What Ice Cream Can Teach Us About Socially Conscientious Start-ups

 

Chocolate or Vanilla?

Or New York Super Fudge Chunk?

When a simple product that can be found in almost every person’s home goes from being the sole product of a small start-up to an iconic piece of an international company there are surely a few lessons to learn.

Ben and Jerry’s started in 1978 with a $12,000 investment and two partners – Ben Cohen and Jerry Greenfield. Now one of the most well-known ice cream brands around, Ben and Jerry have paved the way and fought hard to keep their ideals while growing their company. Here are few lessons from the Ben and Jerry’s story:

Don’t Let Limitations Limit You

Ben Cohen may have co-founded Ben and Jerry’s, but it wasn’t because he loved ice cream so much he just needed to make it. Actually, Ben can’t even taste ice cream. With severe anosmia – a lack of smell and taste – Ben’s eating habits are texture based and are what led the company to incorporating the chunks and pieces that help distinguish it from other brands. What could be perceived as a limitation became a huge asset for the company.

Fight for What is Right

Two different times – once in 1984 and once in 1987 – The 10-year-old Ben and Jerry’s ice cream company went up against the more experienced and established Häagen-Dazs, then owned by Pillsbury, who was attempting to establish exclusive distribution and edge B&J’s out of the market. Thankfully, this injustice didn’t go through and people are free to buy Chunky Monkey, but start-ups take note: Being small doesn’t mean you can be bullied.

Support Important Causes Beyond Your Business

The Ben and Jerry’s Foundation was established in 1985 and funds community projects. The Foundation receives a portion of the pre-tax profits of the ice cream company. Setting up a foundation and funding it with profits allows Ben and Jerry’s to support non-ice cream related happenings that they believe in and be part of broader social impact.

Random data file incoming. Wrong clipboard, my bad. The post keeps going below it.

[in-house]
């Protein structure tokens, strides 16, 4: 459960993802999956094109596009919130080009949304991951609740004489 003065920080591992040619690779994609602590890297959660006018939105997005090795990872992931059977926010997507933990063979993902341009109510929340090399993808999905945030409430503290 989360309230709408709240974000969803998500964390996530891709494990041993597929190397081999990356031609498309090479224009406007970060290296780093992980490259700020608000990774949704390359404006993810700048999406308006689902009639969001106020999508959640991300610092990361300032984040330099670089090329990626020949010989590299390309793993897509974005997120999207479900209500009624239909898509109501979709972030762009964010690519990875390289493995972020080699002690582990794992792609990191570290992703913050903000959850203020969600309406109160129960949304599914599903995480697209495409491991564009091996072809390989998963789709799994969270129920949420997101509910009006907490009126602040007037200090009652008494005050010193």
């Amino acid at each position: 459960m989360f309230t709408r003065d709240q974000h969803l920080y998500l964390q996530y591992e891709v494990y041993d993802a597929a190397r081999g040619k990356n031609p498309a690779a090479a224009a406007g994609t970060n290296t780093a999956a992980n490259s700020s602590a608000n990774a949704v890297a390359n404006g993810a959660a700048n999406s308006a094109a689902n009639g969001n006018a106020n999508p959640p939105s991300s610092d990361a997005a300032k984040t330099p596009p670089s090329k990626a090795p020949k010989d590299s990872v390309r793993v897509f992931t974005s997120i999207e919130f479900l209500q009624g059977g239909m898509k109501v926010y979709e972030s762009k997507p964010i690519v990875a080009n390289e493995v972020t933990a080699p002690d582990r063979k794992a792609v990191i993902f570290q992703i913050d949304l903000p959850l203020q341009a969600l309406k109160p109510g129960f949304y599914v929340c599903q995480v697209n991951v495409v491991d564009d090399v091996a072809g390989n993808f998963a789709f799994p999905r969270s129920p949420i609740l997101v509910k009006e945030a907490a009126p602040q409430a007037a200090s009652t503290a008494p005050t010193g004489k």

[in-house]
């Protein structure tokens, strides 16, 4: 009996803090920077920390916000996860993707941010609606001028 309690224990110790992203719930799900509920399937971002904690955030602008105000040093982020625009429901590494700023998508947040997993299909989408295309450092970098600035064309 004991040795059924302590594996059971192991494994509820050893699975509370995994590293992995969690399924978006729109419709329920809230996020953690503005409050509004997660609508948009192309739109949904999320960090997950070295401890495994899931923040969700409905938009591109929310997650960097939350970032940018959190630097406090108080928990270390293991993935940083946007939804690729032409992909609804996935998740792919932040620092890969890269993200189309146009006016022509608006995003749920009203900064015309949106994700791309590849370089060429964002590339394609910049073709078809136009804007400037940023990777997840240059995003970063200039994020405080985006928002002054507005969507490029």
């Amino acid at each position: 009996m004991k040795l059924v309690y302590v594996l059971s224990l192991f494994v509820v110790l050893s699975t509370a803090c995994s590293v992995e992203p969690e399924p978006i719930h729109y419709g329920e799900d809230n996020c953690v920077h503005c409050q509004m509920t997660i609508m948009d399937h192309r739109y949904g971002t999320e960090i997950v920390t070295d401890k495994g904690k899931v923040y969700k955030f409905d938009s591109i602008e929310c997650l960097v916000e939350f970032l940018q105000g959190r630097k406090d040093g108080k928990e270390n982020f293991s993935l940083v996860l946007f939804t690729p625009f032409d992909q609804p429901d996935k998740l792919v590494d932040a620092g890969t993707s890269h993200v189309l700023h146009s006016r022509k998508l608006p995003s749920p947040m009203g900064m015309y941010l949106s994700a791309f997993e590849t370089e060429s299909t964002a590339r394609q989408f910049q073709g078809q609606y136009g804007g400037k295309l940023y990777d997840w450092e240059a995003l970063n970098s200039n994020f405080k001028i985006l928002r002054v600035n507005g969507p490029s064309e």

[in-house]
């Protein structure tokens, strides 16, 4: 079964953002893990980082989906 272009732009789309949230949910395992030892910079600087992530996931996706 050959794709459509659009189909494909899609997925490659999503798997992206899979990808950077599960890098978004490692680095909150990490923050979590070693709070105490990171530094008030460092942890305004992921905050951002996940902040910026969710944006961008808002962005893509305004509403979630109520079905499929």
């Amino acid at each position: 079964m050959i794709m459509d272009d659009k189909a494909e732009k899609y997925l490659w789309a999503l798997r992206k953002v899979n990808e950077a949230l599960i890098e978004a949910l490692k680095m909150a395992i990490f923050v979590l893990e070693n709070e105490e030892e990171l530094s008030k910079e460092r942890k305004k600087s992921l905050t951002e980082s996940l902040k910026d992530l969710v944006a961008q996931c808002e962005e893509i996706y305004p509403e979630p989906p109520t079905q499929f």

Make Products you Believe in the Way you Want Them to be Made

In 1989 the ice cream company made public that they were against rBGH – the growth hormone given to cows. Making ice cream without rBGH products may be more expensive, but making a product you believe in and doing it the way that is right has been another reason that Ben and Jerry’s has stayed in the game and ahead of the curve.

Beyond rBGH, the company also has made decisions to ensure more environmentally friendly packaging is used and has committed to GMO free products. They have even come out in support of GMO labeling legislation which is a big deal in the food production industry.

Use Your Power for Good

Baked AlaskaBen and Jerry have strategically used their influence and successful company to fight for causes they believe in. Climate change, animal cloning and military spending are just a few of the issues that they have focused on. In 2005 the responded to the proposed drilling of the Arctic National Wildlife Refuge by creating a 900 pound Baked Alaska and putting it in front of the U.S. Capital Building. In 2009 they used an April Fool’s hoax to raise awareness about animal cloning. Happy cows, kids safety, civic engagement and even carbon emissions have been on their radar and attacked with their own brand of humor and attention-getting.

A complete list of the Ben and Jerry’s Social Causes can be found on their website.

Build a Better Company

Ben and Jerry have shown us that it is possible to build a thriving company that doesn’t lose it’s values and can be counted on to do the right thing. Startups that want to make a social impact need not focus only on their one cause – they can focus on a great product, a stellar marketing concept, good sound business sense and turn the money that comes in into a difference in their community, the nation and the world.

Feature Image Courtesy of Ben & Jerry’s Facebook